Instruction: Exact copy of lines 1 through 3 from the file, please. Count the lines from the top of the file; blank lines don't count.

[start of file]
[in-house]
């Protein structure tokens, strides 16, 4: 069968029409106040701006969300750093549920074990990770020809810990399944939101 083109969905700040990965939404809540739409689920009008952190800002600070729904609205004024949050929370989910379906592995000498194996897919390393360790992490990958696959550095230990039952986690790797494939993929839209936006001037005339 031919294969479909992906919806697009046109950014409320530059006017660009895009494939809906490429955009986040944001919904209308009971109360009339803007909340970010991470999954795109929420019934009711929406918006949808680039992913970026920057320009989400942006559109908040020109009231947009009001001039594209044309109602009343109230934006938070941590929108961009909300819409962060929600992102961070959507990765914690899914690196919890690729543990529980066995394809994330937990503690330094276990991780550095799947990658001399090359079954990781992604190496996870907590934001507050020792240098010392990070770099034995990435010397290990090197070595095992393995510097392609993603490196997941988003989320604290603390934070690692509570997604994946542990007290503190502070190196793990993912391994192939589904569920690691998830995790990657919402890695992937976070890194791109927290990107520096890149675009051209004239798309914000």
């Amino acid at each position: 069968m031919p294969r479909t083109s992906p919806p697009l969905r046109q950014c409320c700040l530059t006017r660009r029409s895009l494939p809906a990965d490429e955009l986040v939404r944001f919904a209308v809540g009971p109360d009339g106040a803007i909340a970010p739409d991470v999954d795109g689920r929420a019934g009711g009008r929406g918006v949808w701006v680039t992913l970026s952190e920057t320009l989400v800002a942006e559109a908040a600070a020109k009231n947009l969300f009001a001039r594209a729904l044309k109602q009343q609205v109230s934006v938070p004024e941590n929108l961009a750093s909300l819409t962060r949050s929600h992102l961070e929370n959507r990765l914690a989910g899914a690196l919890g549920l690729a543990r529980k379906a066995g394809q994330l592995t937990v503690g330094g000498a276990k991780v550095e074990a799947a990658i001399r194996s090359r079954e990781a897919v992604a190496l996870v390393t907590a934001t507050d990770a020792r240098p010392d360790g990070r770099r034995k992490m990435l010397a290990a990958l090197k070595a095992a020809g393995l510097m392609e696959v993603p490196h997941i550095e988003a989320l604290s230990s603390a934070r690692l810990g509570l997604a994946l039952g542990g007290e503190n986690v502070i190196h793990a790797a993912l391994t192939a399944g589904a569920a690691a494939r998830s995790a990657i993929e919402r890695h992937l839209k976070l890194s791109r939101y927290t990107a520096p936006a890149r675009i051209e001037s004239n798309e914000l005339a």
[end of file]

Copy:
[in-house]
């Protein structure tokens, strides 16, 4: 069968029409106040701006969300750093549920074990990770020809810990399944939101 083109969905700040990965939404809540739409689920009008952190800002600070729904609205004024949050929370989910379906592995000498194996897919390393360790992490990958696959550095230990039952986690790797494939993929839209936006001037005339 031919294969479909992906919806697009046109950014409320530059006017660009895009494939809906490429955009986040944001919904209308009971109360009339803007909340970010991470999954795109929420019934009711929406918006949808680039992913970026920057320009989400942006559109908040020109009231947009009001001039594209044309109602009343109230934006938070941590929108961009909300819409962060929600992102961070959507990765914690899914690196919890690729543990529980066995394809994330937990503690330094276990991780550095799947990658001399090359079954990781992604190496996870907590934001507050020792240098010392990070770099034995990435010397290990090197070595095992393995510097392609993603490196997941988003989320604290603390934070690692509570997604994946542990007290503190502070190196793990993912391994192939589904569920690691998830995790990657919402890695992937976070890194791109927290990107520096890149675009051209004239798309914000």
């Amino acid at each position: 069968m031919p294969r479909t083109s992906p919806p697009l969905r046109q950014c409320c700040l530059t006017r660009r029409s895009l494939p809906a990965d490429e955009l986040v939404r944001f919904a209308v809540g009971p109360d009339g106040a803007i909340a970010p739409d991470v999954d795109g689920r929420a019934g009711g009008r929406g918006v949808w701006v680039t992913l970026s952190e920057t320009l989400v800002a942006e559109a908040a600070a020109k009231n947009l969300f009001a001039r594209a729904l044309k109602q009343q609205v109230s934006v938070p004024e941590n929108l961009a750093s909300l819409t962060r949050s929600h992102l961070e929370n959507r990765l914690a989910g899914a690196l919890g549920l690729a543990r529980k379906a066995g394809q994330l592995t937990v503690g330094g000498a276990k991780v550095e074990a799947a990658i001399r194996s090359r079954e990781a897919v992604a190496l996870v390393t907590a934001t507050d990770a020792r240098p010392d360790g990070r770099r034995k992490m990435l010397a290990a990958l090197k070595a095992a020809g393995l510097m392609e696959v993603p490196h997941i550095e988003a989320l604290s230990s603390a934070r690692l810990g509570l997604a994946l039952g542990g007290e503190n986690v502070i190196h793990a790797a993912l391994t192939a399944g589904a569920a690691a494939r998830s995790a990657i993929e919402r890695h992937l839209k976070l890194s791109r939101y927290t990107a520096p936006a890149r675009i051209e001037s004239n798309e914000l005339a």